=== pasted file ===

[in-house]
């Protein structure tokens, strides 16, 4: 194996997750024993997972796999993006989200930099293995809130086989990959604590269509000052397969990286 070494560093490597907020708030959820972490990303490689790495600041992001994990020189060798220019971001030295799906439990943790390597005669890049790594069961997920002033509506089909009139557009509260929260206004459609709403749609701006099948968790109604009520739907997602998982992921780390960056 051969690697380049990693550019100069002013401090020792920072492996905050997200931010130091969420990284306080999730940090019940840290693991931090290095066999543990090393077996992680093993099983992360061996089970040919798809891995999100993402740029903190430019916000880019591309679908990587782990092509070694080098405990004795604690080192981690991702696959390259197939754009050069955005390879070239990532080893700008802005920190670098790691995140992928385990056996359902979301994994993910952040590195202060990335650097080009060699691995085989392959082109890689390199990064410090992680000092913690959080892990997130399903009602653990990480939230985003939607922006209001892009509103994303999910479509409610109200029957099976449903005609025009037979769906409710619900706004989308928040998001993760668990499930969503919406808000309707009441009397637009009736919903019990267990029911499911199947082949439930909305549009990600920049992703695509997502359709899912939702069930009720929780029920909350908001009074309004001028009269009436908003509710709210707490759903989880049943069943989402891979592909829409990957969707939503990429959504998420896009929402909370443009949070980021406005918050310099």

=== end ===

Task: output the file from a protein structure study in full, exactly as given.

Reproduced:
[in-house]
């Protein structure tokens, strides 16, 4: 194996997750024993997972796999993006989200930099293995809130086989990959604590269509000052397969990286 070494560093490597907020708030959820972490990303490689790495600041992001994990020189060798220019971001030295799906439990943790390597005669890049790594069961997920002033509506089909009139557009509260929260206004459609709403749609701006099948968790109604009520739907997602998982992921780390960056 051969690697380049990693550019100069002013401090020792920072492996905050997200931010130091969420990284306080999730940090019940840290693991931090290095066999543990090393077996992680093993099983992360061996089970040919798809891995999100993402740029903190430019916000880019591309679908990587782990092509070694080098405990004795604690080192981690991702696959390259197939754009050069955005390879070239990532080893700008802005920190670098790691995140992928385990056996359902979301994994993910952040590195202060990335650097080009060699691995085989392959082109890689390199990064410090992680000092913690959080892990997130399903009602653990990480939230985003939607922006209001892009509103994303999910479509409610109200029957099976449903005609025009037979769906409710619900706004989308928040998001993760668990499930969503919406808000309707009441009397637009009736919903019990267990029911499911199947082949439930909305549009990600920049992703695509997502359709899912939702069930009720929780029920909350908001009074309004001028009269009436908003509710709210707490759903989880049943069943989402891979592909829409990957969707939503990429959504998420896009929402909370443009949070980021406005918050310099």